Some investors have likely been staying away from Bombardier since the family itself can control the manufacturer. This has led some analysts to believe the manufacturer is undervalued when considering other aspects of the company. Perhaps some of the skepticism over the family controlling the manufacturer comes from the less than stellar share price performance over the past decade. However, Bombardier is trying to stage a comeback and hopes to double its revenues over the next few years as it launches its new C Series airplane. Shareholders in Bombardier may have a lot to look forward to if the C Series is as successful as Bombardier expects. With the manufacturers still solidly profitable right now, although the company is controlled by the Bombardier family, its success will largely depend on the C Series.
Investors in the Royal Bank of Scotland Group (NYSE: RBS) had a rough end of June as various proposals for the bank were unveiled by the government. The uncertainty surrounding RBS exists due to the government’s 81% stake, giving it a large controlling interest in the bank. However, the government does not actually have 81% of the vote since it is limited to a lower percentage so RBS shares can remain listed. Nonetheless, the government is not able to get a percentage of the vote equal to its ownership stake.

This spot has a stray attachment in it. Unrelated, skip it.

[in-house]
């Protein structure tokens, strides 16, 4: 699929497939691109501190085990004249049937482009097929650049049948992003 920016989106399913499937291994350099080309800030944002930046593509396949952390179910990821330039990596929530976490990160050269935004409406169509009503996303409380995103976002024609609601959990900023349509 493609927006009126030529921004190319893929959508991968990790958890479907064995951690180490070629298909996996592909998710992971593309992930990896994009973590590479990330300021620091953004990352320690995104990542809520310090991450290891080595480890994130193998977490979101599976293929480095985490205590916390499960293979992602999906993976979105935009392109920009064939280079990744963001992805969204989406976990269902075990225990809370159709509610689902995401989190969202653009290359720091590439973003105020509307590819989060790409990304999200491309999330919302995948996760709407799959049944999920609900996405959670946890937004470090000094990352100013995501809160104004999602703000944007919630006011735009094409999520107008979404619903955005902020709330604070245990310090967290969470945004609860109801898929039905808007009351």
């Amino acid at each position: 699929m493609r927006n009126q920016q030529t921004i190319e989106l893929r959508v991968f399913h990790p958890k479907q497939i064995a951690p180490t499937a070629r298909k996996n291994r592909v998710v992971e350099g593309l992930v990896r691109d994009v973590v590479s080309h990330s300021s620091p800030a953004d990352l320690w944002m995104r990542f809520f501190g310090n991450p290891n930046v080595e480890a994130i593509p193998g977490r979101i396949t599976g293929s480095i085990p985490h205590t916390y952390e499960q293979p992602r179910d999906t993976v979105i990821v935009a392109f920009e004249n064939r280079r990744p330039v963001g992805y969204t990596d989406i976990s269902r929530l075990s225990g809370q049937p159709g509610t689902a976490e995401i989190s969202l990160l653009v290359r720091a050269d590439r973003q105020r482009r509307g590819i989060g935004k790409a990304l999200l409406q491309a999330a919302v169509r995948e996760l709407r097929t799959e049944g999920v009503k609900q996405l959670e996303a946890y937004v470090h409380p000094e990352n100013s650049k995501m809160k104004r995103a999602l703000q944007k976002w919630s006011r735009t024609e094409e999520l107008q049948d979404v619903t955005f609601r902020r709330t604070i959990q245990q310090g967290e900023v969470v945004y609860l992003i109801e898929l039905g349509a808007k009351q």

Still, the government controls a majority of the votes, and this is what matters to RBS investors. RBS has become a bank where the future is as much decided by what happens in Parliament as what the bank actually does financially, and until there is a clear plan to move forward, this situation will remain. RBS has in effect become a controlled company, a situation largely resulting from its own risk taking decisions leading up to the financial meltdown. Were it not for the government’s capital, RBS would not have survived. As it stands now, RBS shareholders are in a tough spot but it’s still a better spot than if the government had not became the controlling shareholder. If a plan that benefits RBS shareholders does gain momentum, RBS shares could rally, even just on this reduction in uncertainty an the increased likelihood of a positive outcome. However, at this point there is no way to know when that would happen.
Different voting structures
In many companies, one share does not necessarily mean one vote, and the situations with each differ in their intent and origin. While the three companies listed above employ three different examples of share structures, there are still many more companies where the shareholder vote is set up in a modified way. As investors we should know what we own, know the control we have over what we own, and know why this is the case. Knowing the share structure all comes down to due diligence; something everyone should do before making an investment.
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Alexander MacLennan owns shares of Air Canada and Bombardier. This article is not an endorsement to buy or sell any security and does not constitute professional investment advice. Always do your own due diligence before buying or selling any security. The Motley Fool has no position in any of the stocks mentioned. Try any of our Foolish newsletter services free for 30 days. We Fools may not all hold the same opinions, but we all believe that considering a diverse range of insights makes us better investors. The Motley Fool has a disclosure policy. Is this post wrong? Click here. Think you can do better? Join us and write your own!